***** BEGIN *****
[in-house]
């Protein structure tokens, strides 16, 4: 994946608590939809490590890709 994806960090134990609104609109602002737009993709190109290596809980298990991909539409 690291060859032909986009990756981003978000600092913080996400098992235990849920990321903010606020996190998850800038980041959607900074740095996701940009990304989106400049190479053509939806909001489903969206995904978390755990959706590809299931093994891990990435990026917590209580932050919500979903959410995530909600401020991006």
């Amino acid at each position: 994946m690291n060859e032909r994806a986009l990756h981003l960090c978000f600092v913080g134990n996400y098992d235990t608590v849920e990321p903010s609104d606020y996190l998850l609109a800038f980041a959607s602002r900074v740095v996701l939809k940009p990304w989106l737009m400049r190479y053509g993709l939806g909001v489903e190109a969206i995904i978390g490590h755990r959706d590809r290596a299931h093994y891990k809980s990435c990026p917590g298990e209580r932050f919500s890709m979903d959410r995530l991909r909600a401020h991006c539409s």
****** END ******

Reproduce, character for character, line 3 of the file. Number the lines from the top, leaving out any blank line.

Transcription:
């Amino acid at each position: 994946m690291n060859e032909r994806a986009l990756h981003l960090c978000f600092v913080g134990n996400y098992d235990t608590v849920e990321p903010s609104d606020y996190l998850l609109a800038f980041a959607s602002r900074v740095v996701l939809k940009p990304w989106l737009m400049r190479y053509g993709l939806g909001v489903e190109a969206i995904i978390g490590h755990r959706d590809r290596a299931h093994y891990k809980s990435c990026p917590g298990e209580r932050f919500s890709m979903d959410r995530l991909r909600a401020h991006c539409s």